On Tuesday, several young men ascended the Temple Mount and produced a set of Lulav and Etrog to use in the ritual that is performed during the current holiday of Sukkot. The young men, reportedly from the town of Bat Ayin in Gush Etzion, performed this ritual in full view of the police escort.
Tom Nisani, head of the Beyadenu Temple Mount activist organization, released a statement.
“Jews observed the mitzvot (commandment) of the holiday in the holiest place in the world and nothing happened,” Nisani said. “Those who create provocations on the subject are only the police and the government. It’s time to stop being afraid and allow Jews also freedom of worship on the Temple Mount.”
As Nisani implied, religious freedom and equality are mandated by Israeli law and the police are supposed to protect the rights of Jews to perform religious rituals on the Temple Mount. But the law stipulates that the police may curtail this civil right due to security considerations.
The police responded:
“This is a partial and distorted description, as the violations that occurred today in the Temple Mount area were dealt with by the police, including the removal and arrest of one of the violators, including in the case described. Today, the visits took place on the Temple Mount as scheduled and in accordance with the rules. Unfortunately, a few visitors violated the rules and were treated accordingly. We will continue to work to maintain security and order in the area and to hold visits to the Temple Mount in accordance with the rules that have been in place for decades. Any attempt by extremist elements to make provocations of this kind, to encourage or justify them – first and foremost harms the public visiting the place, the vast majority of which adheres to the rules of visiting the place that have been in place for many years.”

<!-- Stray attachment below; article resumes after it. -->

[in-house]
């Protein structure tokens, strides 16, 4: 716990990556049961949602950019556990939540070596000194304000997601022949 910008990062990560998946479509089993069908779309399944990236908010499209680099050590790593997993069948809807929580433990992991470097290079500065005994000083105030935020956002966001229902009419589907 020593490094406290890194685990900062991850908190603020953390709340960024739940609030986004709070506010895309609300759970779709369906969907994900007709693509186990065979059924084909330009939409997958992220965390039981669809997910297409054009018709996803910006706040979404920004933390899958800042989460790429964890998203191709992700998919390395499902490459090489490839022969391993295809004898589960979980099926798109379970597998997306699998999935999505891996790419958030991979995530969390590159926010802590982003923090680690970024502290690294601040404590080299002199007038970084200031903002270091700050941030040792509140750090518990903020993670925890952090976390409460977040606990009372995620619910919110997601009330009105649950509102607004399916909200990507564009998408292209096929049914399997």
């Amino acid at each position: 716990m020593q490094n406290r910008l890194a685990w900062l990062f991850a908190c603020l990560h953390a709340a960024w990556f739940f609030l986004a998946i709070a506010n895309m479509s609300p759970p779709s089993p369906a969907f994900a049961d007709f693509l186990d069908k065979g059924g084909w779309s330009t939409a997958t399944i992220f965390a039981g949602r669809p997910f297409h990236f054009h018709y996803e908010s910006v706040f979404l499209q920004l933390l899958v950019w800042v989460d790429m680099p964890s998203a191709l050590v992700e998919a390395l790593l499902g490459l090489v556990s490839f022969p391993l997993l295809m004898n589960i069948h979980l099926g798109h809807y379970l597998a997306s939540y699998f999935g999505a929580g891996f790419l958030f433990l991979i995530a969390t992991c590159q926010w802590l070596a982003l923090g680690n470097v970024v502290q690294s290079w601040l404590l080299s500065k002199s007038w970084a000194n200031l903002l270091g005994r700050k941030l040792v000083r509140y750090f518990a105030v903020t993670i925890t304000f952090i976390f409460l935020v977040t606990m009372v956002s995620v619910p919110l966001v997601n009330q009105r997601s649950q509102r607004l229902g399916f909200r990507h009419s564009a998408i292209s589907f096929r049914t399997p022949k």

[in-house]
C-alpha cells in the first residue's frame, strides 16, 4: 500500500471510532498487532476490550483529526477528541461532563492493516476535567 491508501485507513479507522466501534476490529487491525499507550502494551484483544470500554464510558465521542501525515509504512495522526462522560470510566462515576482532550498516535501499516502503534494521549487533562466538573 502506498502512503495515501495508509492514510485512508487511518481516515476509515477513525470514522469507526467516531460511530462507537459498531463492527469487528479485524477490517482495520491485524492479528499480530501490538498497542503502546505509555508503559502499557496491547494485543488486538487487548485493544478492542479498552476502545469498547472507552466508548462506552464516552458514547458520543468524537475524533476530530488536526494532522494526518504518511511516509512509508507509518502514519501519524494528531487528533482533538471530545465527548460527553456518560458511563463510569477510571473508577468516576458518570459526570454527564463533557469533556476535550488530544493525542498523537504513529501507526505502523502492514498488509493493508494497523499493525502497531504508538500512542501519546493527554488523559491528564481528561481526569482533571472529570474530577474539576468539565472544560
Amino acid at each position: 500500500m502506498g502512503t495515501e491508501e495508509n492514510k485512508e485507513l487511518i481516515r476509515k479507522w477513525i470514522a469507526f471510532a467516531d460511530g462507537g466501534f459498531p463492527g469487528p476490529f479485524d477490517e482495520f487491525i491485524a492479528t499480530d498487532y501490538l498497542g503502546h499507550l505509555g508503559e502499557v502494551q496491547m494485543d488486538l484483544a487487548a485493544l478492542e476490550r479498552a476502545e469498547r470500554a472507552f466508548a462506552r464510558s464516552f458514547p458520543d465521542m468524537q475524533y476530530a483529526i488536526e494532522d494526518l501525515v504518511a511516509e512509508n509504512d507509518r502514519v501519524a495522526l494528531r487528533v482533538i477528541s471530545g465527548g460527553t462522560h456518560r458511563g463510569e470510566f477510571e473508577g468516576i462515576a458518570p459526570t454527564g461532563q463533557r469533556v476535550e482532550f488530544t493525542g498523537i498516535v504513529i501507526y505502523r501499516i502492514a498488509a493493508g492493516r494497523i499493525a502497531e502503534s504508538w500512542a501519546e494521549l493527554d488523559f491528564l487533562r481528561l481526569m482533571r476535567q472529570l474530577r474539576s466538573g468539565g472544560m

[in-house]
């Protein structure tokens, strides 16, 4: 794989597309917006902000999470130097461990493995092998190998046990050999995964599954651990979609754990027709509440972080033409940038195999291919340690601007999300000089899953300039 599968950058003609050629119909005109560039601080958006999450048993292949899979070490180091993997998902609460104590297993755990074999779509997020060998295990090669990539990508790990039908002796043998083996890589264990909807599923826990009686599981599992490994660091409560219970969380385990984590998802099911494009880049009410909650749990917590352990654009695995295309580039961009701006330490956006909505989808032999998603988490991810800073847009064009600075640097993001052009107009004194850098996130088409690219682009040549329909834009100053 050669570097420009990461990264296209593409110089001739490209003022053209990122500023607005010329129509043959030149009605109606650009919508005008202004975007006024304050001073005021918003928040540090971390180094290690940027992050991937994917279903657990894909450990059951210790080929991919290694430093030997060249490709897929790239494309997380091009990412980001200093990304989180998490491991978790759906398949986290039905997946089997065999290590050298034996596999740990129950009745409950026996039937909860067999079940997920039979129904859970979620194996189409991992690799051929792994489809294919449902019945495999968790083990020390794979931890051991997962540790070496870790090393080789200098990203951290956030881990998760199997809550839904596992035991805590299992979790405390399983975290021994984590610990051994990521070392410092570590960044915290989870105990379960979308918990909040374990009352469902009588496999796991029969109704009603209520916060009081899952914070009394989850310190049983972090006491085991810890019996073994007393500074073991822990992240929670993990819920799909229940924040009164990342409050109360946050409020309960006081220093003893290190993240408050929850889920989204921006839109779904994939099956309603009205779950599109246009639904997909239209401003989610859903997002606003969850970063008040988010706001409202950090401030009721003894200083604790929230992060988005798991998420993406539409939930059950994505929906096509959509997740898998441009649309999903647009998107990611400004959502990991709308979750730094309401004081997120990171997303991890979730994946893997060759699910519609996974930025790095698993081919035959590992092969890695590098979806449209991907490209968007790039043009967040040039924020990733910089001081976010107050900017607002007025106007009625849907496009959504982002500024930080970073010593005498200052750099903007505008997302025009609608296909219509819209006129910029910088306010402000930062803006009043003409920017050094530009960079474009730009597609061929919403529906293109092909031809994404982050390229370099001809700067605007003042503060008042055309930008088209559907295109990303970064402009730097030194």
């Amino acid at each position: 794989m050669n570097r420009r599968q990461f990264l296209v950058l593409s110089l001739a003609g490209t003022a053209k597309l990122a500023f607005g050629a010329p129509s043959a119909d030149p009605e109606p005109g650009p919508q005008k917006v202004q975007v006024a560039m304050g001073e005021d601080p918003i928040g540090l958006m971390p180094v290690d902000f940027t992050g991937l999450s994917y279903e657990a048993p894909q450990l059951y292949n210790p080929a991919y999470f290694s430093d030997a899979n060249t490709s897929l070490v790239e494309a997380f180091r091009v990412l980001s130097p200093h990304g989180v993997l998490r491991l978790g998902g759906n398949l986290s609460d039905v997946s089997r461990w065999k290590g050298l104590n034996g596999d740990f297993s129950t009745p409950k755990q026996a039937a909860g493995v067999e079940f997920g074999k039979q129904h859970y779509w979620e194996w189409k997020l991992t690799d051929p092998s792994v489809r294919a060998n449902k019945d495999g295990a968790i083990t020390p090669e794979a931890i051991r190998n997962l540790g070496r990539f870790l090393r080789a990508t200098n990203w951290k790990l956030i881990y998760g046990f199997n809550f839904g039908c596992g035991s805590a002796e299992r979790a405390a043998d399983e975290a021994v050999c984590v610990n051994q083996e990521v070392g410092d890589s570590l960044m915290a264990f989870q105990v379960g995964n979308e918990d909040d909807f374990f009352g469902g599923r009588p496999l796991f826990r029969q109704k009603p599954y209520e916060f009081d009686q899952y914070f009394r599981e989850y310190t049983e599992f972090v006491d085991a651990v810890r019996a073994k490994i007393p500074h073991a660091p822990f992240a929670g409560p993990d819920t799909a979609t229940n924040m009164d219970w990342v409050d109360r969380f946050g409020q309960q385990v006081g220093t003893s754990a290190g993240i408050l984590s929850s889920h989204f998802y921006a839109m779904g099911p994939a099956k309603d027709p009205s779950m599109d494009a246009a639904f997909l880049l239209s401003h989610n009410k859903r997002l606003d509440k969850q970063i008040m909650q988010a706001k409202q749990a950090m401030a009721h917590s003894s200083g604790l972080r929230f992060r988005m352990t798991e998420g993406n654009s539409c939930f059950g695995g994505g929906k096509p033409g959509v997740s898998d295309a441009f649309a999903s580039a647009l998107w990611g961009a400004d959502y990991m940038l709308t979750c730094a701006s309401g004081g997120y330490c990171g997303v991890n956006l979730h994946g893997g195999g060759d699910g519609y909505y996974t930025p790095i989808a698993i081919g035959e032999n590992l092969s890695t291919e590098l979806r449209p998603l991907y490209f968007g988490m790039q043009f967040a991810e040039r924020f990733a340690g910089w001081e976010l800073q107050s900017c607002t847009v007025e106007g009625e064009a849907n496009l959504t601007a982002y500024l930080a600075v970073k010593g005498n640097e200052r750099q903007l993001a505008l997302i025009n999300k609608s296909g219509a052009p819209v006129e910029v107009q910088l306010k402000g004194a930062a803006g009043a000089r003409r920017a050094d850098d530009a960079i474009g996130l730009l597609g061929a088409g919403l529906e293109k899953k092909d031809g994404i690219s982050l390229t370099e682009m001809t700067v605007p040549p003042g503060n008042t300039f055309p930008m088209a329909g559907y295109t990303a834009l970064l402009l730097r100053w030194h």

On Wednesday, Jews visiting the site were subjected to full body searches. 1,397 Jew ascended to the Temple Mount on Tuesday, the first day of Chol Hamoed (intermediary days) of Sukkoth.
Another Jew took the opportunity to perform a Chalaka, a haircutting ceremony held when a Jewish boy turns three-years-old and receives his first haircut.
It should be noted that Arabs do not go through any security measures before visiting the site.